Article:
PGA Tour Career Money List Leaders

Phil Mickelson ranks high on the PGA Tour career money list

Below are the all-time leaders in earnings on the PGA Tour, the tour's career money list. See the notes at the bottom on how the PGA Tour uses its career money leaders list for exemptions.

(Related article: PGA Tour's yearly money leaders)

Top 50 on the PGA Tour Career Money List

1. Tiger Woods, $120,851,706
2. Phil Mickelson, $92,260,444
3. Jim Furyk, $71,479,894
4. Vijay Singh, $71,236,216
5. Dustin Johnson, $71,204,775
6. Adam Scott, $55,980,130
7. Rory McIlroy, $54,835,517
8. Justin Rose, $54,722,392
9. Sergio Garcia, $52,423,897
10. Matt Kuchar, $51,689,447
11. Ernie Els, $49,339,400
12. Jason Day, $48,617,030
13. Zach Johnson, $46,733,579
14. Bubba Watson, $46,400,008
15. Davis Love III, $44,944,195
16. Steve Stricker, $44,757,007
17. Justin Thomas, $42,920,860
18. Jordan Spieth, $42,729,466
19. Webb Simpson, $41,967,371
20. David Toms, $41,901,709
21. Charles Howell III, $40,767,661
22. Stewart Cink, $39,798,906
23. Rickie Fowler, $39,275,424
24. Brandt Snedeker, $39,044,674
25. Luke Donald, $36,493,733
26. Rory Sabbatini, $35,053,638
27. Kevin Na, $34,840,864
28. Brooks Koepka , $34,289,751
29. Patrick Reed, $33,925,707
30. Justin Leonard, $33,884,793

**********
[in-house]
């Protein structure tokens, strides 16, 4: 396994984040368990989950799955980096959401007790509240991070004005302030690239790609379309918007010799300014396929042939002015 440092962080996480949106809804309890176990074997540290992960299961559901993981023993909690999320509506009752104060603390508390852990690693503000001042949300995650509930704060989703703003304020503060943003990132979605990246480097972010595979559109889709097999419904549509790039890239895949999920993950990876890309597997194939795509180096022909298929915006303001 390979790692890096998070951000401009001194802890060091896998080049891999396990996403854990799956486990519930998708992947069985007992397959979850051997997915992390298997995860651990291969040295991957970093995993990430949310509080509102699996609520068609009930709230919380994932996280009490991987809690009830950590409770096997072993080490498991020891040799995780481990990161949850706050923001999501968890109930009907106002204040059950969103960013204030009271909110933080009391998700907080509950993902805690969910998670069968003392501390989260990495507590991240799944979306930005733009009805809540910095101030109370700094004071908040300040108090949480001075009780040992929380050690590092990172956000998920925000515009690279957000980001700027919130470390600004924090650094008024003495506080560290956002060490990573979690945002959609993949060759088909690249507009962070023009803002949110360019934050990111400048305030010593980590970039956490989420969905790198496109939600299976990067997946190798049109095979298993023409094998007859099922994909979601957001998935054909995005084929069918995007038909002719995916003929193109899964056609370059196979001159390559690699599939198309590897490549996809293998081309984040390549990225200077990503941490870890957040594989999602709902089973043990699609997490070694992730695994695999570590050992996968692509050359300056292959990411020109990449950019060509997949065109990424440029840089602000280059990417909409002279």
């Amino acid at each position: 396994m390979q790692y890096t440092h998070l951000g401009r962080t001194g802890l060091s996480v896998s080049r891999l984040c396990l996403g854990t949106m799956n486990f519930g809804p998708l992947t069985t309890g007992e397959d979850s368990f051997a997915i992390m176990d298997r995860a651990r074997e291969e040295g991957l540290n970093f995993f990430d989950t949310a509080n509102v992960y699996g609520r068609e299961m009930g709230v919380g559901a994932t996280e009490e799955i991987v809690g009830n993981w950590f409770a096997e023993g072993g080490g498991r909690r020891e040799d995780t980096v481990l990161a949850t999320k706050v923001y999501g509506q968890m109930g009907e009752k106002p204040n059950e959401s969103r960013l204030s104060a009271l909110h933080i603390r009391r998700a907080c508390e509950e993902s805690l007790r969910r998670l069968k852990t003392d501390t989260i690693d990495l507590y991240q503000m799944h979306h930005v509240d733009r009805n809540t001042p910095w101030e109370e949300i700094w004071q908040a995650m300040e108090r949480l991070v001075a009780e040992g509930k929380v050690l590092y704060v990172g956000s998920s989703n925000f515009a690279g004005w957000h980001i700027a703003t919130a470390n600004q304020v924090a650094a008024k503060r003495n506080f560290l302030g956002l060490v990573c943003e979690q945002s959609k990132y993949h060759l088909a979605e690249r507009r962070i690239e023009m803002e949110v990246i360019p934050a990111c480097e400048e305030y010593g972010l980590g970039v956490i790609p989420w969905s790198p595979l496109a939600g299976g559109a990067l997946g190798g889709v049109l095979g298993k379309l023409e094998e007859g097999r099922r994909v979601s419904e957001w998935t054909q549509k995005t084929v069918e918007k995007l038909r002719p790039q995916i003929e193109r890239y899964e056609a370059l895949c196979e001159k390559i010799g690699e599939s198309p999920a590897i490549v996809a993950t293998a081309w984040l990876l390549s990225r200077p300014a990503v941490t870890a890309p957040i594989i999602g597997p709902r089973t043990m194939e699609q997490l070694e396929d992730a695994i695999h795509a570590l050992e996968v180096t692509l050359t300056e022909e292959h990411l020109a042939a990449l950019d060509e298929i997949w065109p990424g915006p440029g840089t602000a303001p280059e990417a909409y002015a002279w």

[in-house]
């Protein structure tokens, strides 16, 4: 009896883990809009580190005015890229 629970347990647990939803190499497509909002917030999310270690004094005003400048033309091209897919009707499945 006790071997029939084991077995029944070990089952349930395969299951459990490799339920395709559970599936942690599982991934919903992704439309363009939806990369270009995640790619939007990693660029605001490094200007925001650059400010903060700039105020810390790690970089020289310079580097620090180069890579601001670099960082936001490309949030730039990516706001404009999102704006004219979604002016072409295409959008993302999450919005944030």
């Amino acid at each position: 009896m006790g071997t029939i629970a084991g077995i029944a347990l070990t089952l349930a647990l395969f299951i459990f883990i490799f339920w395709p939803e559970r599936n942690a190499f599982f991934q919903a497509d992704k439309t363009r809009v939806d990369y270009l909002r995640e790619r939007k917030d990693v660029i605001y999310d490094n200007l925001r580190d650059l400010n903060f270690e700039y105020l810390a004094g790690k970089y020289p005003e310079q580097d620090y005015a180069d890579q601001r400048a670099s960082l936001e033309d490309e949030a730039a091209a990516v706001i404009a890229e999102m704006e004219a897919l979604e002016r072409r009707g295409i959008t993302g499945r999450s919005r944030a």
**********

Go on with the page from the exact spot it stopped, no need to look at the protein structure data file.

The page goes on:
31. Paul Casey, $33,277,817
32. K.J. Choi, $32,731,002
33. Kenny Perry, $32,123,130
34. Henrik Stenson, $31,656,660
35. Ryan Moore, $31,576,773
36. Retief Goosen, $31,294,708
37. Hideki Matsuyama, $31,124,100
38. Marc Leishman, $30,872,648
39. Hunter Mahan, $30,767,504
40. Geoff Ogilvy, $30,453,426
41. Ryan Palmer, $30,434,110
42. Bill Haas, $30,292,186
43. Charley Hoffman, $30,068,217
44. Stuart Appleby, $29,828,521
45. Jerry Kelly, $29,053,709
46. Gary Woodland, $28,069,956
47. Mike Weir, $28,021,982
48. Nick Watney, $27,836,101
49. Scott Verplank, $27,500,225
50. Robert Allenby, $27,492,076

This Top 50 is updated multiple times throughout the year. On PGATour.com, the tour's stats section includes a weekly updated career money list that extends into the 600s.

How the Career Money List Matters in PGA Tour Eligibility

Does the career money list have any important role to play for current PGA Tour players? Yes — some players are able to retain their playing privileges by virtue of appearing on the list above.

There are two exemption categories relating to the career money list: Top 25 All-Time and Top 50 All-Time. Say there's a player, Golfer X, who has a bad season and loses his tour card. But he's No. 23 on the career money list. He can claim the Top 25 All-Time exemption and keep his tour membership for another year. Same for a golfer who is, say, No. 46: that golfer could claim the Top 50 career earnings exemption to keep his playing card, if need be.

And yes, the same golfer can use both exemptions. David Duval did that in back-to-back years: He used the Top 25 exemption first; the next season, he had fallen out of the Top 25 but was still in the Top 50, so he was able to use that one.

The catch is that each of these exemptions can only be used once.

Photo credit: "Phil Mickelson" by Tour Pro Golf Clubs is licensed under CC BY 2.0

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